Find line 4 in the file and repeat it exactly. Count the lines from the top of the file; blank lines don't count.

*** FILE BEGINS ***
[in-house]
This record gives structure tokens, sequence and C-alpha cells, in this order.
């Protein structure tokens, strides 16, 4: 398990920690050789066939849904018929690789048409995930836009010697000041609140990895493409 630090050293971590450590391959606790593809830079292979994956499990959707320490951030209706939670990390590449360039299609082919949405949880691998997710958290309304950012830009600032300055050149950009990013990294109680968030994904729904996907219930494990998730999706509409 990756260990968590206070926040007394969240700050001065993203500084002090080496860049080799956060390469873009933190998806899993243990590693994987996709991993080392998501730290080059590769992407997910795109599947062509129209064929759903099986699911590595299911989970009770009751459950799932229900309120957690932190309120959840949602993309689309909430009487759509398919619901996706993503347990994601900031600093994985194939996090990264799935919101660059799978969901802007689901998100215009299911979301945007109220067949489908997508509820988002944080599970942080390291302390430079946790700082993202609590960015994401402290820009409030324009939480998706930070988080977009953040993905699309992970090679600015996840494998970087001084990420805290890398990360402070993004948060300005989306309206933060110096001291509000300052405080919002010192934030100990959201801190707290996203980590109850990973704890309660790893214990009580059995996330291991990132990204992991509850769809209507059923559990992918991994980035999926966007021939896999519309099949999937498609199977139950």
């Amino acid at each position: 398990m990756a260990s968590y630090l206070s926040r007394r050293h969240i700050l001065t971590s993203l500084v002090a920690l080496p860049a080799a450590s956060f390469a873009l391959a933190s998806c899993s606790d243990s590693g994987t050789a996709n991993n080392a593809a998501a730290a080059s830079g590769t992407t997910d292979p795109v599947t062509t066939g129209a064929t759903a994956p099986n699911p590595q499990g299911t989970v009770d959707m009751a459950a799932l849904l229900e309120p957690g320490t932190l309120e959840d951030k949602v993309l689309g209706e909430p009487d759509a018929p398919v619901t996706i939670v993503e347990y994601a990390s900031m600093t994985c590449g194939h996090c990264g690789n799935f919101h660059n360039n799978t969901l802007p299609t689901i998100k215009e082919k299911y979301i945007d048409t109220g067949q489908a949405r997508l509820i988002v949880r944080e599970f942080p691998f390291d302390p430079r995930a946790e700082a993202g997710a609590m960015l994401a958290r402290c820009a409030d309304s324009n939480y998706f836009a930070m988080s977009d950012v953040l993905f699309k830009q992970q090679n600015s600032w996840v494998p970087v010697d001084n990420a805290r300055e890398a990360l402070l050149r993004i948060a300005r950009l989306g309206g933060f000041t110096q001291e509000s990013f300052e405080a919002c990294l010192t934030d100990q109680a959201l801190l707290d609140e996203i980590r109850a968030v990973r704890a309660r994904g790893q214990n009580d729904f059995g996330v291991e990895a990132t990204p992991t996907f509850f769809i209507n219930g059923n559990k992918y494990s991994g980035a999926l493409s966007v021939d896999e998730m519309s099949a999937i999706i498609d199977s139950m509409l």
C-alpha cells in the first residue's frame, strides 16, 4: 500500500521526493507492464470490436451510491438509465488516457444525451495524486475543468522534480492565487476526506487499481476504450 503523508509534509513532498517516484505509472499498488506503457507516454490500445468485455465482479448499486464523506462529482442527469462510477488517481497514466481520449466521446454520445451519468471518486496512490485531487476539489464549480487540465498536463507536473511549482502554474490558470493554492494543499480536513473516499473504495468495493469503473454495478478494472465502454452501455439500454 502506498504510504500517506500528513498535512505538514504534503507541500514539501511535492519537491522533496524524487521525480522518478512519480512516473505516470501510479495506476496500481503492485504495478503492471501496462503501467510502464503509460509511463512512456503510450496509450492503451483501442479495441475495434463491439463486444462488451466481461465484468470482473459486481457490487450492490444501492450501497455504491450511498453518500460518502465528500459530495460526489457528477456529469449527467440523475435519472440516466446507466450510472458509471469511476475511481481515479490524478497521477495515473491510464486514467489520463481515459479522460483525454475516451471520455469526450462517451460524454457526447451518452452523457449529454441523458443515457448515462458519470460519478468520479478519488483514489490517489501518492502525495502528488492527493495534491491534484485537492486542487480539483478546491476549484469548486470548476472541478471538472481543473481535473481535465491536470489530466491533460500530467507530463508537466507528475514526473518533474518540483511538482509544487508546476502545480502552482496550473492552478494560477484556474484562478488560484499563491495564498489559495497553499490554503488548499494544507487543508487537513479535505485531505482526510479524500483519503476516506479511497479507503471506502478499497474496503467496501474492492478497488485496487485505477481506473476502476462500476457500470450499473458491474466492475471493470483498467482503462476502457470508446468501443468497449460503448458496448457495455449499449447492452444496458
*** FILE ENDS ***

């Amino acid at each position: 398990m990756a260990s968590y630090l206070s926040r007394r050293h969240i700050l001065t971590s993203l500084v002090a920690l080496p860049a080799a450590s956060f390469a873009l391959a933190s998806c899993s606790d243990s590693g994987t050789a996709n991993n080392a593809a998501a730290a080059s830079g590769t992407t997910d292979p795109v599947t062509t066939g129209a064929t759903a994956p099986n699911p590595q499990g299911t989970v009770d959707m009751a459950a799932l849904l229900e309120p957690g320490t932190l309120e959840d951030k949602v993309l689309g209706e909430p009487d759509a018929p398919v619901t996706i939670v993503e347990y994601a990390s900031m600093t994985c590449g194939h996090c990264g690789n799935f919101h660059n360039n799978t969901l802007p299609t689901i998100k215009e082919k299911y979301i945007d048409t109220g067949q489908a949405r997508l509820i988002v949880r944080e599970f942080p691998f390291d302390p430079r995930a946790e700082a993202g997710a609590m960015l994401a958290r402290c820009a409030d309304s324009n939480y998706f836009a930070m988080s977009d950012v953040l993905f699309k830009q992970q090679n600015s600032w996840v494998p970087v010697d001084n990420a805290r300055e890398a990360l402070l050149r993004i948060a300005r950009l989306g309206g933060f000041t110096q001291e509000s990013f300052e405080a919002c990294l010192t934030d100990q109680a959201l801190l707290d609140e996203i980590r109850a968030v990973r704890a309660r994904g790893q214990n009580d729904f059995g996330v291991e990895a990132t990204p992991t996907f509850f769809i209507n219930g059923n559990k992918y494990s991994g980035a999926l493409s966007v021939d896999e998730m519309s099949a999937i999706i498609d199977s139950m509409l």